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Saturday, February 28, 2004
Unfortunately, I found this book to be quite superficial and conclusory. It added little to the legal history that I have been able to glean from other sources, such as Lawrence Friedman's many books and the cases themselves.As I told you here, Rehnquist has written another book that's lacking in the substance department and chock full of nitnoid detail, The Supreme Court. But I digress. Let's get back to why Rehnquist is no war jurisprudence scholar:
Moreover, Justice Rehnquist's book obscures certain areas (e.g. the Lincoln Assasination trials) with too much detail and glosses over other important areas (like the WWII internments) with too little detail. He also devotes an inordinate amount of text to biographical detail about justices on the Supreme Court through history, ostensibly because those details reveal something about their character and jurisprudence. But in doing so, he downplays the legal reasoning and facts of these cases. Obviously, the sitting Chief Justice knows a lot about judicial decisionmaking, and maybe he thinks that these personalities are paramount. But it seemed odd to me, because I've learned in law school that facts and law have at least some bearing on the outcome of a case.Yeah, facts and law sometimes have a bearing on the outcome of a case; that is, until you get to Supremeville. Then all the bets are off (just read Bush v. Gore then try and say otherwise; there were at least five better ways to hand Bush the presidency if they wanted).
Why does this matter? Because the two Guantanomo cases before the Supreme Court this term (Padilla & Hamdi) will require the Court to revisit the old WWII jurisprudence on this matter, the Japanese Interment Cases:
So... the Chief Justice thinks the Supreme Court did the right thing in deferring to executive/military authority in upholding President Roosevelt's Executive Order 9066, the Japanese internment order. And presumably, he would apply the same logic today, where the government has articulated a similar need to pro-actively defend citizens (albeit on the basis of individualized suspicion) whom it deems to be waging war against the United States as an agent of Al Qaeda.
After reading this book, I now see something about to happen in the Supreme Court this spring that I hadn't seen before. On the one hand, you have a movement within the law to overturn the precedents of Korematsu and Hirabayashi -- two stains on American jurisprudence that live on as "good law" (in a strictly precedential sense) to this day. Within the Court, I can count a few votes against the government in Hamdi and Padilla that partly rest on the desire to overturn these two decisions. On the other hand, I can also see a part of the Court (led by Justice Rehnquist) siding with the government's position in these cases, under the theory of judicial deference. Justice Rehnquist appears to have had no problem with such deference during WWII (when he served as a sergeant in the Army Air Corps). And the fight right now is not over the wisdom or efficacy of these policies -- it's over whether the President has the power to make them, and whether the courts have the power to review them. With the battle lines drawn that way, I think Justice Rehnquist's book makes it clear how he will come out.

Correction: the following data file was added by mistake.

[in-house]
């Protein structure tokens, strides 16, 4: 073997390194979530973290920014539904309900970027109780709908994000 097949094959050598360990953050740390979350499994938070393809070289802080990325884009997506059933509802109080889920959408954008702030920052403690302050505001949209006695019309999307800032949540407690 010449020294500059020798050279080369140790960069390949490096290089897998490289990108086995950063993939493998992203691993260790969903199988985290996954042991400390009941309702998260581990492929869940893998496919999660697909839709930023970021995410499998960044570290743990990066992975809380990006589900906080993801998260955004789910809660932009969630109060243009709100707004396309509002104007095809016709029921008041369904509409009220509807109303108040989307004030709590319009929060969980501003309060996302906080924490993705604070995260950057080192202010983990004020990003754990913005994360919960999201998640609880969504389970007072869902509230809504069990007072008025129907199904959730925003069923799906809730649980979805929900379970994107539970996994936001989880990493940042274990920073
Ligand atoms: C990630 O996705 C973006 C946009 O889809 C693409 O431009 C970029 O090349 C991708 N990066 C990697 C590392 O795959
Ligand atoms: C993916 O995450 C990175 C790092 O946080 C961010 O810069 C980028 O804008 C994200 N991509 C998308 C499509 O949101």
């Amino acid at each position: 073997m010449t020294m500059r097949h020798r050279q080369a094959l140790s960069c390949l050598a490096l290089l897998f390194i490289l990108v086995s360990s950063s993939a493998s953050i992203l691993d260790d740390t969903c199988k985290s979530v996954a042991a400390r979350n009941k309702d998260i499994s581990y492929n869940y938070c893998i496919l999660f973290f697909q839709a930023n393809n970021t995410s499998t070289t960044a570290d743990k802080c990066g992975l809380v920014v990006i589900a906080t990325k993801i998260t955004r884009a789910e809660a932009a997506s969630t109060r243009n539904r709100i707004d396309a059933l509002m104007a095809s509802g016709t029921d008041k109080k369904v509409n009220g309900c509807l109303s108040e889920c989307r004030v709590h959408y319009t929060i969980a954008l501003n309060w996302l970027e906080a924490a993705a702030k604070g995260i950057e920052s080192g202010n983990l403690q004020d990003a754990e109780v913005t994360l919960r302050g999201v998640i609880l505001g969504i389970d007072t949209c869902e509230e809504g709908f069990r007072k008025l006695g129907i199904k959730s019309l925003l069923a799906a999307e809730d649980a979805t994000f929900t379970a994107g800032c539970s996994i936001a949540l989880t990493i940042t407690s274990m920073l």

Friday, February 27, 2004
Thursday, February 26, 2004
Thirteen agents from the Federal Bureau of Investigation took mementos, debris or valuables from the Staten Island landfill that held the rubble of the World Trade Center, and the F.B.I. now plans to formally ban the removal of crime-scene items as a result, officials said on Wednesday.
Among the items taken from the rubble, officials said, were a Tiffany globe paperweight, an American flag, chunks of concrete, bags of dust, bolts and pieces of metal, investigators from the Justice Department inspector general's office found.
The department first began investigating charges of possible theft last year after receiving a complaint that the Tiffany globe wound up on the desk of an F.B.I. secretary in Minneapolis. But the inspector general's investigation found that the removal of World Trade Center evidence was more widespread than previously realized and that the problem was a longstanding one at the F.B.I. at other crime scenes as well.
The results of the investigation, first reported Wednesday night by NBC News, outraged some survivors, who saw the removal of items from the rubble as insensitive to the memories of the nearly 3,000 people killed in the Sept. 11 attacks.
"I would have hoped that the F.B.I. was more concerned with conducting an investigation and gathering evidence, not gathering mementos to sit on their bookshelves as a relic from the worst national tragedy in the country's history," said Kristen Breitweiser, whose husband died in the trade center and who has helped lead a group of survivors pushing for more answers about the attacks. "This speaks to a real lack of focus by the F.B.I. in getting to the bottom of what really happened on Sept. 11," she said.
Wednesday, February 25, 2004
Army Maj. Mark Bridges said he and Sundel plan a defense case that not only challenges evidence presented against al Bahlul, but attacks the foundation of the tribunal process.
"We do envision raising a lot of motions related to the rules and the procedures themselves," Bridges said in an interview.
But he doubted these motions will not get a fair hearing because the rules do not permit a truly independent review. He said the same Pentagon official who approved the charges against his client also may rule on these types of motions.